Indonesia is one of the world’s most culturally diverse nations, with numerous rituals, practices, and performances central to their culture. Abun language is one example.
With over 700 languages spoken across the archipelago, Indonesia’s linguistic diversity shouldn’t surprise.
Meanwhile, Papua itself has approximately 270 languages. Diversity in languages is not just about the number of languages but also about the characteristics of those languages.
Languages in Papua are partitioned into two significant groups, specifically Austronesian and non-Austronesian languages (or the language of Papua). Let’s get to know the Abun language better.
A Brief History of the Abun Language
Abun, in the etymology of the word, means snake language. A means language, and Bun means snake. If translated means snake language.
Yimbun, Anden, Manif, and Pantai Karon are all alternative names for the Abun language. The Abun people of Papua speak this language, and they live on the north coast of the Bird’s Head Peninsula in the Sausapor District of the Tambrauw Regency.
There were three lexical tones in Abun in the past, but only two can now be distinguished as minimal pairs, and even these are only found in the limited vocabulary. As a result, linguistic change is believed to be causing Abun to lose its tonality.
Abun comes into contact with Austronesian languages because it is spoken along the coast of northwestern New Guinea, Abun has borrowed maritime vocabulary from Biak.
Abun Language Speakers and Its Dialect
According to data from 1995, 3000 people speak this language. They are spread out across several isolated hamlets and 18 villages. The Abun language has 3 dialects, such as Abun Tat (Karon Pantai), Abu Ji (Madik), Abu Je.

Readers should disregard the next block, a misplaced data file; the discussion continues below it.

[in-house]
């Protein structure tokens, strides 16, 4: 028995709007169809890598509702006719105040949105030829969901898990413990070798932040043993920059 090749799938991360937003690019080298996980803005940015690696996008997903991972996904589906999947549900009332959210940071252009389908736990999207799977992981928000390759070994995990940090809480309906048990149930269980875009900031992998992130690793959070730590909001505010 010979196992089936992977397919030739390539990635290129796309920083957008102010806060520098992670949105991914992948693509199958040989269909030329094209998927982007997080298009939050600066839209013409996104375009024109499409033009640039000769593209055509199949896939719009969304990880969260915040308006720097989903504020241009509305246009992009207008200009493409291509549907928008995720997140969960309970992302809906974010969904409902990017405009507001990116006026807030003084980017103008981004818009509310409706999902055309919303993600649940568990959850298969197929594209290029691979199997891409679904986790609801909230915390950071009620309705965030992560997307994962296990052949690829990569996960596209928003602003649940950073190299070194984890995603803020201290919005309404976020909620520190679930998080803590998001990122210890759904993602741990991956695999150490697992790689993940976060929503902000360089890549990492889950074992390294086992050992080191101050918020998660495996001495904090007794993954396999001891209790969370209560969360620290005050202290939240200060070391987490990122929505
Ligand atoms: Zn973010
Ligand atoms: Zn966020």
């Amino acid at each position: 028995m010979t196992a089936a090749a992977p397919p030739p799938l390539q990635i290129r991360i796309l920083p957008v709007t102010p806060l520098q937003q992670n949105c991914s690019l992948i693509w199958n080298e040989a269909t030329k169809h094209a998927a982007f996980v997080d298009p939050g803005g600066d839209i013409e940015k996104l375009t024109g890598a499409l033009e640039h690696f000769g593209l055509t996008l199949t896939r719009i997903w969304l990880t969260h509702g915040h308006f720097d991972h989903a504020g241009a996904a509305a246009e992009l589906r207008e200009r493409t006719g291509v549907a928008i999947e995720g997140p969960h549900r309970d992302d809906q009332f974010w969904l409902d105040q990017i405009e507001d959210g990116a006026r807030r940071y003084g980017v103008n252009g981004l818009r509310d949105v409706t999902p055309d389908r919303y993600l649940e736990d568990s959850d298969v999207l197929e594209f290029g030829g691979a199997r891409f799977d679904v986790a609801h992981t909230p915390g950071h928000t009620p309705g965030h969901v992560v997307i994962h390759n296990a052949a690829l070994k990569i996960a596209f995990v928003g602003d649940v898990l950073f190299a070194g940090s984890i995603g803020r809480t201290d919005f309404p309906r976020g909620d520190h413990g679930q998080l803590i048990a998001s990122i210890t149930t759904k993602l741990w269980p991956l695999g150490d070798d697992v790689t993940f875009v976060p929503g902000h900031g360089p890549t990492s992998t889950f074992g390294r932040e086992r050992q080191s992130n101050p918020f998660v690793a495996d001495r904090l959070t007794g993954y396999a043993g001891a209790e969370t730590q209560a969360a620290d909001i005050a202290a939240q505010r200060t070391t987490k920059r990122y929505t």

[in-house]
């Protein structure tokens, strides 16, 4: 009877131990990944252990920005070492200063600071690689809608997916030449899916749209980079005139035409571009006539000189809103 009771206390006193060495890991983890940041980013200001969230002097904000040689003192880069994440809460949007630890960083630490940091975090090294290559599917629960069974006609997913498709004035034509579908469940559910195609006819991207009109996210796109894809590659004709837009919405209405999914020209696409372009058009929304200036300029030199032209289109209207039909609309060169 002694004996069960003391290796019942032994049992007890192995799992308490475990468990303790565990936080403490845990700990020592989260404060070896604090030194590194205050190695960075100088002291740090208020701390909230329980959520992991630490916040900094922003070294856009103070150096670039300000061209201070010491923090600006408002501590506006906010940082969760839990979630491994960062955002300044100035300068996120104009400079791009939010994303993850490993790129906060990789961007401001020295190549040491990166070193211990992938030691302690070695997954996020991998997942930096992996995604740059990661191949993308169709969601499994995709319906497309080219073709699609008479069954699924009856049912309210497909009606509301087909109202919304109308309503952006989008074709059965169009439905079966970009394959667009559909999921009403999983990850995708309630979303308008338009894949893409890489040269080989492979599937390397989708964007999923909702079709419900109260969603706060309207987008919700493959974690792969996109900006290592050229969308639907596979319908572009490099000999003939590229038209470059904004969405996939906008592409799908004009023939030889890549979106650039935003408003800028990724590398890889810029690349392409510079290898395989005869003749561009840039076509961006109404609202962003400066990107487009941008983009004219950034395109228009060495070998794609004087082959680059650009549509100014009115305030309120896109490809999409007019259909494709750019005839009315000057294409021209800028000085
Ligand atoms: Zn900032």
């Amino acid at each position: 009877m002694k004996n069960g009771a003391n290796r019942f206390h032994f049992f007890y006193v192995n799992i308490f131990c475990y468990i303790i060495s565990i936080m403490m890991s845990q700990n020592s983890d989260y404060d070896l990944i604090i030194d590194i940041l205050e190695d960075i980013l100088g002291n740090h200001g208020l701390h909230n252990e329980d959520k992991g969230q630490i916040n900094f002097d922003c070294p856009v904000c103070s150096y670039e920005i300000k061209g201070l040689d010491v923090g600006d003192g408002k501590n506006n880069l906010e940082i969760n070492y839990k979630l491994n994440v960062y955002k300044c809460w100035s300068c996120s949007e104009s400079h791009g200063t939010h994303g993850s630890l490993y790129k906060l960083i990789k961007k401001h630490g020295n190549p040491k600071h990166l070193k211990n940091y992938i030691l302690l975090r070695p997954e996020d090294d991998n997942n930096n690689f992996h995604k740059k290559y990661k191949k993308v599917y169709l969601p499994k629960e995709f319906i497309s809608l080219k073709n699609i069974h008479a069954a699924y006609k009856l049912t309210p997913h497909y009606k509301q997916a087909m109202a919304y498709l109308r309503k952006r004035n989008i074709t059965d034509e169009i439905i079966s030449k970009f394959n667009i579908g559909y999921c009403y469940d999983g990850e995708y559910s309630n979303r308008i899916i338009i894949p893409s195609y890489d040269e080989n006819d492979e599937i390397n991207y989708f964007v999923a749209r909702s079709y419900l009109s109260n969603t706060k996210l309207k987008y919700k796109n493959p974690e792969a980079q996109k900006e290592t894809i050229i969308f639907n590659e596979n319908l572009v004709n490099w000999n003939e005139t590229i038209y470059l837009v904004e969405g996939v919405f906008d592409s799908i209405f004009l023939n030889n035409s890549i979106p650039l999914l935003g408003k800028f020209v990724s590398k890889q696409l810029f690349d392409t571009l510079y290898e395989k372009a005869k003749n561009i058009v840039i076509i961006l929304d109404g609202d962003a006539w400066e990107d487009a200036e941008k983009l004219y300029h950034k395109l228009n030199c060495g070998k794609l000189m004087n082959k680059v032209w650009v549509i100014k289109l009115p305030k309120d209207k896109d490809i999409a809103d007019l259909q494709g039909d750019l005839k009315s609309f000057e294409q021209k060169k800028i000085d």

The use of /r/ or /l/ distinguishes the two dialects of Abun Ji. From Abun Tat to Abun Ji /l/, Abun can be found on a dialect continuum: Abun Tat speakers are less able than Abun Ye speakers to comprehend Abun Ji.
The Existence of the Abun Language Today
The Chief of the Abun Tribe, Nelwan Yeblo, acknowledged that the Abun people speak a snake-like language. According to him, the Abun language is a language that has long been inherited and still exists today.
The Abun language is spoken by the Abun tribe, which oversees 24 clans. Indeed, he stated that dialectic differences do not diminish the substance of the Abun language itself.
He stated that the Abun language is a unit with additional firmly established potential. The inheritance system is also straightforward, as each parent must teach their children to speak their native tongue in everyday interactions.
Additionally, he acknowledged that the diversity of regional languages makes them susceptible to extinction. This is because the number of Indonesians who speak their mother tongue has declined over time.
The United Nations (UN) asserts that globalization has diminished cultural diversity. This can make opportunities, traditions, memories, ways of thinking, and expression unique to each region different.
There has indeed been a shift if it is connected to the Abun language’s existence. However, the shift is restricted to specific areas. For instance, urban Abun residents do not automatically have the right to use the Abun language for everyday communication.
Amid developments that continue to have the effect of extinction, the Abun people who still live in the interior serve as the foundation for defending the regional language.
Therefore, when the Abun people who live in the city have lost their native language, the Abun people who live in the interior save the Abun language as a whole. Everyone must ensure that regional languages are preserved because language is a form of cultural wealth.